I HAD THIS TEST RIGHT AFTER MY SURGERY, WELL ABOUT THREE MONTHS LATER I GUESS IT WAS. IT WAS JUST A LOT OF QUESTIONS TO SEE WHAT I COULD COMPREHEND AND REMEMBER, AND TO SEE IF THERE WAS ANY POTENTIAL LONG TERM DAMAGE RESULTING FROM THE SURGERY. I KINDA FELT LIKE A KINDERGARTEN STUDENT AGAIN!
BUT IT DIDN'T LAST LONG. I HAD A SLEEP STUDY THAT SHOWED SOME TYPE OF FRONTAL LOBE ISSUE, BUT I NEVER REALLY QUESTIONED MUCH ABOUT IT, AND THEY DIDN'T ELABORATE, SO I AM GUESSING IT WASN'T THAT IMPORTANT ! I JUST TOOK IN ACCOUNT THAT AFTER BRAIN SURGERY I AM ENTITLED TO FORGET EVERY NOW AND THEN!!!!
I AM SENDING YOU THIS INFO, MAYBE IT WILL HELP.
I HOPE ALL GOES WELL FOR YOU!
Executive function is defined by the Diagnostic and Statistical Manual of Mental Disorders, 4th ed. (DSM-IV) as the cognitive process that organizes simple ideas, behaviors, and affects into complex actions, the one best action for the environmental cue, and the right step for the goal.3 The more commonly employed Mini-Mental State Examination (MMSE) serves as an adequate screen for Alzheimer's disease but misses the subcortical dementias that do not exhibit early language deficits.
Subcortical dementias include, but are not limited to, the motor neurologic deficit dementias such as Parkinson's disease, Huntington's disease, and normal-pressure hydrocephalus. They distinguish themselves by their early motor deficits and late appearance of language deficits. The characteristic memory loss is subtler than the cortical dementias (such as Alzheimer's disease) and involves forgetfulness rather than amnesia.
The Executive Interview (EXIT25) is a 25-item bedside examination of executive function that takes 15 minutes for a trained lay examiner to administer. The higher the score, the greater the executive dysfunction. Each item is scored zero for a perfect answer, 2 for an incorrect answer, and 1 if the patient needs prompting to obtain a correct answer. For example, if a subject were to get totally incorrect answers on the 25 items, he or she would obtain a score of 50. Executive function worsens with age, so the cutoff for normal older persons is 10 to 15 out of 50 points, whereas the cutoff for young adults is 5 out of 50 points. EXIT25 scores correlate with competency, behavior problems,4 diabetes control, and level of institutional care.5 Scores in the high 20s correlate with the nursing home level of supervision required for patients' cognitive deficits.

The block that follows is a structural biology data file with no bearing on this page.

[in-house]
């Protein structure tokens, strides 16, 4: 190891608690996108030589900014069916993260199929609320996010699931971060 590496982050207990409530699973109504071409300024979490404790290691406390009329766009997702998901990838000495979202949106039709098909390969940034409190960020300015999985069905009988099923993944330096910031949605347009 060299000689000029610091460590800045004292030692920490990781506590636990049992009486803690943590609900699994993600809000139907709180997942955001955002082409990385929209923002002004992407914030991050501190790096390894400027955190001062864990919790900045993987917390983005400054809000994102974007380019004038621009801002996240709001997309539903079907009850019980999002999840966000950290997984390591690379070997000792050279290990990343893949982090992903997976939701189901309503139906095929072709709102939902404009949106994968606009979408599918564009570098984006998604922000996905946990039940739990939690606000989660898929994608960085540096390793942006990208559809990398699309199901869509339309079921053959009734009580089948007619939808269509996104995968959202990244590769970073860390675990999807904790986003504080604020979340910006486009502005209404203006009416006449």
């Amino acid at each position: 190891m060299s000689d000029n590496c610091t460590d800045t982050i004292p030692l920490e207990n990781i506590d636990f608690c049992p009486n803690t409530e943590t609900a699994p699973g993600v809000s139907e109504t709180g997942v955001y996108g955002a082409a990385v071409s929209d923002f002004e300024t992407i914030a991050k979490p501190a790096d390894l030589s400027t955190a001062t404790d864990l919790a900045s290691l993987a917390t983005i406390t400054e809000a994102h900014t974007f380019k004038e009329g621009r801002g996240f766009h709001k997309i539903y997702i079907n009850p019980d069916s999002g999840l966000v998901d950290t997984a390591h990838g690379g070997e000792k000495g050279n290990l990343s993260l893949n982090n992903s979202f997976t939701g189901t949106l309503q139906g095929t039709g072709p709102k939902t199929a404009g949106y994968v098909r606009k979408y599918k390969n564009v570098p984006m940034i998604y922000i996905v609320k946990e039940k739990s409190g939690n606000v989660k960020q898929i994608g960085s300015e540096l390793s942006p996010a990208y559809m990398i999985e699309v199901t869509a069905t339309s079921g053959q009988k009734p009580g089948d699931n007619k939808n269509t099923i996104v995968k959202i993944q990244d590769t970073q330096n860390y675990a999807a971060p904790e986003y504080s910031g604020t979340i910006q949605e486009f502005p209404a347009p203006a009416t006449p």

Tests of executive function (e.g., EXIT25) identify early, subtler subcortical dementias such as the vascular dementias and the aforementioned neurologic disorders. Other type I or subcortical dementias (e.g., apathetic depression, irreversible sequelae of vitamin B12 dementia, hypothyroidism, late return to baseline from severe medical illness, or polypharmacy) all present with a similar clinical pattern.4 We estimate that as many as 40 percent of dementias may go undiagnosed with a work-up relying primarily on the MMSE.
Tests of frontal-subcortical system disease are supported by histopathologic and positron emission tomography and single-photon emission computed tomography studies that reveal early destruction of the frontal-subcortical pathways in subcortical dementia.6
In patients with memory problems that respond to cueing and intact language skills, but with motor deficits, the appearance of executive dysfunction suggests subcortical dementia. The EXIT25 screening instrument helps delineate the dementia subtype but also aids in determining the setting of care. We have found executive function testing to be an invaluable tool in our approach to the dementia work-up.